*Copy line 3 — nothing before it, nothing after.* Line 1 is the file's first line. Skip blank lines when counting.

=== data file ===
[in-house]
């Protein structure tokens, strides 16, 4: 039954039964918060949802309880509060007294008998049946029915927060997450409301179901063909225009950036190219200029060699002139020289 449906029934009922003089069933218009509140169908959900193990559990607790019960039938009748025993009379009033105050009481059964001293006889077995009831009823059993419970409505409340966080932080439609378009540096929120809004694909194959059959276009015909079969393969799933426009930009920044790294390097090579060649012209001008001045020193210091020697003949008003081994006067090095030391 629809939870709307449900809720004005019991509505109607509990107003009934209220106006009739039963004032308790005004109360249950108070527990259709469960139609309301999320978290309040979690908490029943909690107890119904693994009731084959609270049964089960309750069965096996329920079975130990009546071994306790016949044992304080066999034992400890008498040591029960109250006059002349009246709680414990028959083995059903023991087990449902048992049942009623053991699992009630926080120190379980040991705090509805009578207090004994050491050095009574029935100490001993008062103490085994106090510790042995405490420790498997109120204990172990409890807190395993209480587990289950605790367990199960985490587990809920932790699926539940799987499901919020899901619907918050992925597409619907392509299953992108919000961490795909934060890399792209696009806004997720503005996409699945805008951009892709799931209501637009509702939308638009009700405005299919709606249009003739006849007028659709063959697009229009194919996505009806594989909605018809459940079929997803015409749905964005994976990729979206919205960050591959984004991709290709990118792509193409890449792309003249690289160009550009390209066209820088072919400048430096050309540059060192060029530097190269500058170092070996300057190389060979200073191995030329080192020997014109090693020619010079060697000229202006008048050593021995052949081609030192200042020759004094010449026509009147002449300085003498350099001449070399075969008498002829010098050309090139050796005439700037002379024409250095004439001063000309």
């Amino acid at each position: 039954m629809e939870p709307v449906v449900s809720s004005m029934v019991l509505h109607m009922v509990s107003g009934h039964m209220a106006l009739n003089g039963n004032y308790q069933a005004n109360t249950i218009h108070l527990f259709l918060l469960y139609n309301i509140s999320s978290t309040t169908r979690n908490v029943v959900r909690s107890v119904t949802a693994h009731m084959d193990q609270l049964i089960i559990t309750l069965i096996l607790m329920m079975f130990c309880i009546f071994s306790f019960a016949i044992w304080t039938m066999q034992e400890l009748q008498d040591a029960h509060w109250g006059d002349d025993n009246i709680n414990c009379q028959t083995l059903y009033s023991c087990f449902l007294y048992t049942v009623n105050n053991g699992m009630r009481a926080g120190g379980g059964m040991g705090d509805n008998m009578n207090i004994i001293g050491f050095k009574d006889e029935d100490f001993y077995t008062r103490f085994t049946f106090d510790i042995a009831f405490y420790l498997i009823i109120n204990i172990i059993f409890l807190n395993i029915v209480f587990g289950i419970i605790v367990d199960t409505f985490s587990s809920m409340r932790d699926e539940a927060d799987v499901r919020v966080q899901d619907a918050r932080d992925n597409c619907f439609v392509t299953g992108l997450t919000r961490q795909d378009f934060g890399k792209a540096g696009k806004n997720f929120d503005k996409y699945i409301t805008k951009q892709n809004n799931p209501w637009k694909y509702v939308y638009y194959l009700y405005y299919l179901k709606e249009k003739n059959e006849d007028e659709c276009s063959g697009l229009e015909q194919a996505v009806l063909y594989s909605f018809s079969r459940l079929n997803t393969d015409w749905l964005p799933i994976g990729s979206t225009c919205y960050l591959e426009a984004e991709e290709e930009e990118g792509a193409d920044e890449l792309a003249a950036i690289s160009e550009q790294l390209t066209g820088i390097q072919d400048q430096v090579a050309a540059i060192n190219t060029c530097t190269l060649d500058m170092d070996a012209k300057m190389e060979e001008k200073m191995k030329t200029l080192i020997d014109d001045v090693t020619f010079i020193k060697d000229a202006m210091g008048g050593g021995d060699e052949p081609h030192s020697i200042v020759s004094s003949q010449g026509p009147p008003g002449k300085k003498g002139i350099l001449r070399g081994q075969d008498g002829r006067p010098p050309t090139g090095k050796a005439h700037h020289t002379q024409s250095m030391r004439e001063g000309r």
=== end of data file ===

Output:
């Amino acid at each position: 039954m629809e939870p709307v449906v449900s809720s004005m029934v019991l509505h109607m009922v509990s107003g009934h039964m209220a106006l009739n003089g039963n004032y308790q069933a005004n109360t249950i218009h108070l527990f259709l918060l469960y139609n309301i509140s999320s978290t309040t169908r979690n908490v029943v959900r909690s107890v119904t949802a693994h009731m084959d193990q609270l049964i089960i559990t309750l069965i096996l607790m329920m079975f130990c309880i009546f071994s306790f019960a016949i044992w304080t039938m066999q034992e400890l009748q008498d040591a029960h509060w109250g006059d002349d025993n009246i709680n414990c009379q028959t083995l059903y009033s023991c087990f449902l007294y048992t049942v009623n105050n053991g699992m009630r009481a926080g120190g379980g059964m040991g705090d509805n008998m009578n207090i004994i001293g050491f050095k009574d006889e029935d100490f001993y077995t008062r103490f085994t049946f106090d510790i042995a009831f405490y420790l498997i009823i109120n204990i172990i059993f409890l807190n395993i029915v209480f587990g289950i419970i605790v367990d199960t409505f985490s587990s809920m409340r932790d699926e539940a927060d799987v499901r919020v966080q899901d619907a918050r932080d992925n597409c619907f439609v392509t299953g992108l997450t919000r961490q795909d378009f934060g890399k792209a540096g696009k806004n997720f929120d503005k996409y699945i409301t805008k951009q892709n809004n799931p209501w637009k694909y509702v939308y638009y194959l009700y405005y299919l179901k709606e249009k003739n059959e006849d007028e659709c276009s063959g697009l229009e015909q194919a996505v009806l063909y594989s909605f018809s079969r459940l079929n997803t393969d015409w749905l964005p799933i994976g990729s979206t225009c919205y960050l591959e426009a984004e991709e290709e930009e990118g792509a193409d920044e890449l792309a003249a950036i690289s160009e550009q790294l390209t066209g820088i390097q072919d400048q430096v090579a050309a540059i060192n190219t060029c530097t190269l060649d500058m170092d070996a012209k300057m190389e060979e001008k200073m191995k030329t200029l080192i020997d014109d001045v090693t020619f010079i020193k060697d000229a202006m210091g008048g050593g021995d060699e052949p081609h030192s020697i200042v020759s004094s003949q010449g026509p009147p008003g002449k300085k003498g002139i350099l001449r070399g081994q075969d008498g002829r006067p010098p050309t090139g090095k050796a005439h700037h020289t002379q024409s250095m030391r004439e001063g000309r």